posted on 3/2007 By:
Some folks may show interest in this record based purely on the fact that it’s the latest project from one-time Cave In laborer, Adam McGrath. Such was not the case for me, however. I chose to review Legendary Demo because the cover looked neat and I’m interested in Hydra Head Records. In fact, not only have I never heard Cave In, I’ve never actually heard a single metalcore album in its entirety. Possibly a bit strange, but true nonetheless. So, after discovering McGrath’s background, I was admittedly a bit nervous that my (mildly) impressive streak would finally come to an end. Ahhhh, but if you were to cup your ear to the wind, friends, you might actually be able to pick up the faint celebratory shouts from all four of my remaining brain cells, for Clouds has about as much to do with metalcore as it does klezmer.
Less than half of the Legendary Demo playing time is testicle-kicking rock and roll. That may not sound like much of an accomplishment on the surface, but it’s actually fairly forgivable once you realize the last song is an unbelievably skippable 20-minute jaunt into mind-numbingly insipid dub (seriously, I don’t think I’ve heard a more unfortunate end to a record since the Supersuckers, “Razzmanazz”, but at least that was funny). Apart from this arrant flub, and the slightly prolonged funkishness of the last 4-minutes of the song preceding it, this record actually rips and tears with some pretty goll-darned fierce rock & roll.
“New Amnesia” and “Pressure” kick things off with an obvious nod towards classic rip-roarin’ hard rock akin to The Stooges, MC5, Blue Cheer, and any number of other old bands you’d likely see printed on vintage shirts stretched over the scrawniness of your local hipster douchebag troupe. Both tunes are loud, gruff, and feature sharp, catchy guitar licks swaddled in a whole mess of hollerin’, and definitely sound as if they’d whip serious ass when blasted forth from a live setting. “Live It for Now”, “Party Grunge”, and “Guardian’s Eyes” abandon a bit of the rockin’ element in favor of a more classic grunge sound, but not of the hackneyed Candlebox variety; more along the punkish lines of Louder Than Love, Bleach, and Mudhoney, mixed with a nice scoop of Hellacopters or even early QOTSA for good measure. The shining point of the record hits with “Mountain Jim”, a cut that starts off slow, smoky and southern, with an almost Robin Trower flavor before heading off to a fat, greasy romp that’s smothered with McGrath’s strangely Ian Astbury-like crooning in the backdrop. But as I mentioned earlier, things plummet after the first minute and a half of the seventh song, “Magic Hater”, and really, really ‘cave in’ (yes! high-five!) with the terribly extensive, saxophone-soaked “Quartulli Dub”.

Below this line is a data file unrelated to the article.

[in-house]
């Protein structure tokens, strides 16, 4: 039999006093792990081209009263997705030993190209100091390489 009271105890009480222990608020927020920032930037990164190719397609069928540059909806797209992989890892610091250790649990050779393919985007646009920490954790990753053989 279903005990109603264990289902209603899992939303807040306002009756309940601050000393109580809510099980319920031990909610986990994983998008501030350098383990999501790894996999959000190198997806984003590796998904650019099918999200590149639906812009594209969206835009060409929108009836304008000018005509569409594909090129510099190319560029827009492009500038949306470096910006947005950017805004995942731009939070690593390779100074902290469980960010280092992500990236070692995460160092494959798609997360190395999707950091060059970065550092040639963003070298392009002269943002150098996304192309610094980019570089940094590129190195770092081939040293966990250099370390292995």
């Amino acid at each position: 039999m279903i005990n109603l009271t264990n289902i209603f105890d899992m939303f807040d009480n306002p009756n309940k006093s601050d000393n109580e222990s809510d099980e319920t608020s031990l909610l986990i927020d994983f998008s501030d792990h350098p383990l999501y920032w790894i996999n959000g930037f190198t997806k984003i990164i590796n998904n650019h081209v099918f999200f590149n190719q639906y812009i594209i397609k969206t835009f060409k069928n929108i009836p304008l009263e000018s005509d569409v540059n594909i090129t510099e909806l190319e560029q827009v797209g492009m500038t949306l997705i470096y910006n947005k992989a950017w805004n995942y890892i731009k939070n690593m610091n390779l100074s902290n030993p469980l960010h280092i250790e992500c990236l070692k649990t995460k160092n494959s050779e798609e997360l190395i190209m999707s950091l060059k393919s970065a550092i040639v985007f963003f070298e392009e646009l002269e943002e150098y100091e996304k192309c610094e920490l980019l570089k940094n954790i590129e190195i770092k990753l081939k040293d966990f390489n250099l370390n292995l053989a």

Is this record worth floating $10 towards Hydra Head’s direction? Well, let me put it to you this way: Legendary Demo concisely delivers 16-minutes of the kind of solid, brash rock ‘n grunge fury that could easily whip any party into the kind of blowout that features wasted folks flailing about with empty twelve packs on their heads, but you damn-well better be sober enough to make a quick switch by the time the last tune wafts across the speakers.
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